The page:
How did the Iron Age begin?
All across Asia, the early Iron Age started out as a time of many small kingdoms and city-states. In China, the Zhou Dynasty ruled loosely over a lot of small kingdoms. India was also divided into many small kingdoms. In West Asia, there were also small kingdoms like Lydia, Phoenicia and Israel (this is the time of Samson and of Judith). Further west in Europe and North Africa, the Greeks, Carthaginians, and Etruscans lived in city-states too, loosely organized into leagues. Egypt also broke up into smaller states, often ruled by the people of Aksum to their south.
When did the first empires get started?
But by about 800 BC, empires were beginning to form again. First the Assyrians united part of West Asia, and then Nebuchadnezzar established a Neo-Babylonian Empire. The Vedic people united northern India. In 539 BC, Cyrus the Great united all of West Asia into the Persian Empire.
The beginning of world religions
Many Iron Age people also started to follow new religions that were more organized and powerful and could stand up to the empires. About 1000 BC, the new religion of Zoroastrianism took hold in West Asia. At the same time, Judaism began to take its modern, monotheistic form. In India, by 1000 BC the Vedic kingdoms were spreading across northern India, bringing new gods with them. This is the time of the Ramayana. In the 500s, Gautama Buddha brought Buddhism to India. And in China, Confucius and Lao Tzu were also teaching new ethical and religious ideas.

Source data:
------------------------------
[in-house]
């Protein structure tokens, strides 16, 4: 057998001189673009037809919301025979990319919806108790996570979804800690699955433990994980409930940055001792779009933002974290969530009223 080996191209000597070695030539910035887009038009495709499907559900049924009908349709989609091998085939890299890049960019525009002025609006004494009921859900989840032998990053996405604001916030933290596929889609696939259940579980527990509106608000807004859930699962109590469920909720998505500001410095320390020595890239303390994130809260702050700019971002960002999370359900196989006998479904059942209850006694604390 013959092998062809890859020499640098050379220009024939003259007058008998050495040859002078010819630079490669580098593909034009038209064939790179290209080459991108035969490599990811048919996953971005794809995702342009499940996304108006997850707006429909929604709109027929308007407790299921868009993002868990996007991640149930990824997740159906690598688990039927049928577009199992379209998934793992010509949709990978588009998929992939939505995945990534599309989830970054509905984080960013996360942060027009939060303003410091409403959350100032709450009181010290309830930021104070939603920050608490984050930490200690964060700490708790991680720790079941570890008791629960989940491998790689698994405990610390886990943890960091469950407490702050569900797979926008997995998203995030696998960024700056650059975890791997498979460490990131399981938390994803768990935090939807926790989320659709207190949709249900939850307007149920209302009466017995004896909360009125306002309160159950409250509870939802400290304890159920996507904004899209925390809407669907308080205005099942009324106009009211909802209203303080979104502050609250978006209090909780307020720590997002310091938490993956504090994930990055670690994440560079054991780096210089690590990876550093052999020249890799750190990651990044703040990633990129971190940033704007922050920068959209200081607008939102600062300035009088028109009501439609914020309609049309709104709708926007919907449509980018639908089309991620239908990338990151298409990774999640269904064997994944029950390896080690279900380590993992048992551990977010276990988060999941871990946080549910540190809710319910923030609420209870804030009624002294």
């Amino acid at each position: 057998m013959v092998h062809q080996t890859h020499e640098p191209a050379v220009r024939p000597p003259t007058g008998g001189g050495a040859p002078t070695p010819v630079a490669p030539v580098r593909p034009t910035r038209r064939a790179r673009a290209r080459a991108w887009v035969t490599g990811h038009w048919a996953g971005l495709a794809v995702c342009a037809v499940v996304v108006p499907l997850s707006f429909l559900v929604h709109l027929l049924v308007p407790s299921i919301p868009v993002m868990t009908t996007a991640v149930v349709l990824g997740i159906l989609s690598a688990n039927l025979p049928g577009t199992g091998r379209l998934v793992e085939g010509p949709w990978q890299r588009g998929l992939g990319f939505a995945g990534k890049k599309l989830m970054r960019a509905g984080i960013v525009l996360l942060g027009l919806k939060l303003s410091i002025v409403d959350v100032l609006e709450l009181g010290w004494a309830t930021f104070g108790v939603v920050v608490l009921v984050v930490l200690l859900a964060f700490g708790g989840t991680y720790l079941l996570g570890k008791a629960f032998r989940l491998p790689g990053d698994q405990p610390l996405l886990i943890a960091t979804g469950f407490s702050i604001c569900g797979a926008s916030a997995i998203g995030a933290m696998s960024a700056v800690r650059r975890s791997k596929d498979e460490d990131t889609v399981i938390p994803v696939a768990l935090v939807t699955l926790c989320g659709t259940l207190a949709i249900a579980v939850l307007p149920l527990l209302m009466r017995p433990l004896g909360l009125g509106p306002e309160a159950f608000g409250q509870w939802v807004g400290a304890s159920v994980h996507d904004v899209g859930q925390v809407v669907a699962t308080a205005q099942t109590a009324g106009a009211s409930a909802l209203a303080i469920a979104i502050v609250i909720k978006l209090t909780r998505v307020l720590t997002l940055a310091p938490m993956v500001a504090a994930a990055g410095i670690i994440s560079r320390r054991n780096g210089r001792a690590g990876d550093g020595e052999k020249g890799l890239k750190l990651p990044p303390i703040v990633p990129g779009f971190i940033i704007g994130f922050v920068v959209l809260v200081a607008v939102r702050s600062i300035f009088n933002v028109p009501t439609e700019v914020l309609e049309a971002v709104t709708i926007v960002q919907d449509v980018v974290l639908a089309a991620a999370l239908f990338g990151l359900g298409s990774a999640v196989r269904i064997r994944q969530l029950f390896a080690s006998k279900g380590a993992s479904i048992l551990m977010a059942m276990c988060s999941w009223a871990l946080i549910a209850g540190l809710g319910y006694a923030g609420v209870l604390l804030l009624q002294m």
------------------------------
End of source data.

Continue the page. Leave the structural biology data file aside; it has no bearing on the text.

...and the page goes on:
What were the new inventions of the Iron Age?
These new kingdoms and empires also needed new technologies to run them. Traders taught people the alphabet all around the Mediterranean, so many more people could read and write. The need to pay soldiers led the Lydians to invent gold and silver coins in the 600s BC. As these kingdoms got richer, too, more people sent their sons to school. And when those boys grew up they made new scientific discoveries. Thales figured out that the earth was round, and that the moon was lit by light reflected from the sun. He succeeded in predicting an eclipse of the sun. In India, mathematicians were working on the idea of infinity.
South America and Central America
Over in South America, the Chavin people were building big stone temples. The Tupi people started conquering Brazil. In Central America, the Olmecs began to decline about 600 BC, and were gradually replaced by the Maya.
North America: the Woodland Period
In North America, 1000 BC marks the beginning of the Woodland period. More and more people were using the bow and arrow instead of spears and atlatls. A lot of Native Americans also started farming and using pottery. And in the far north, Tuniit (Dorset people) started moving from northern Europe into northern Canada.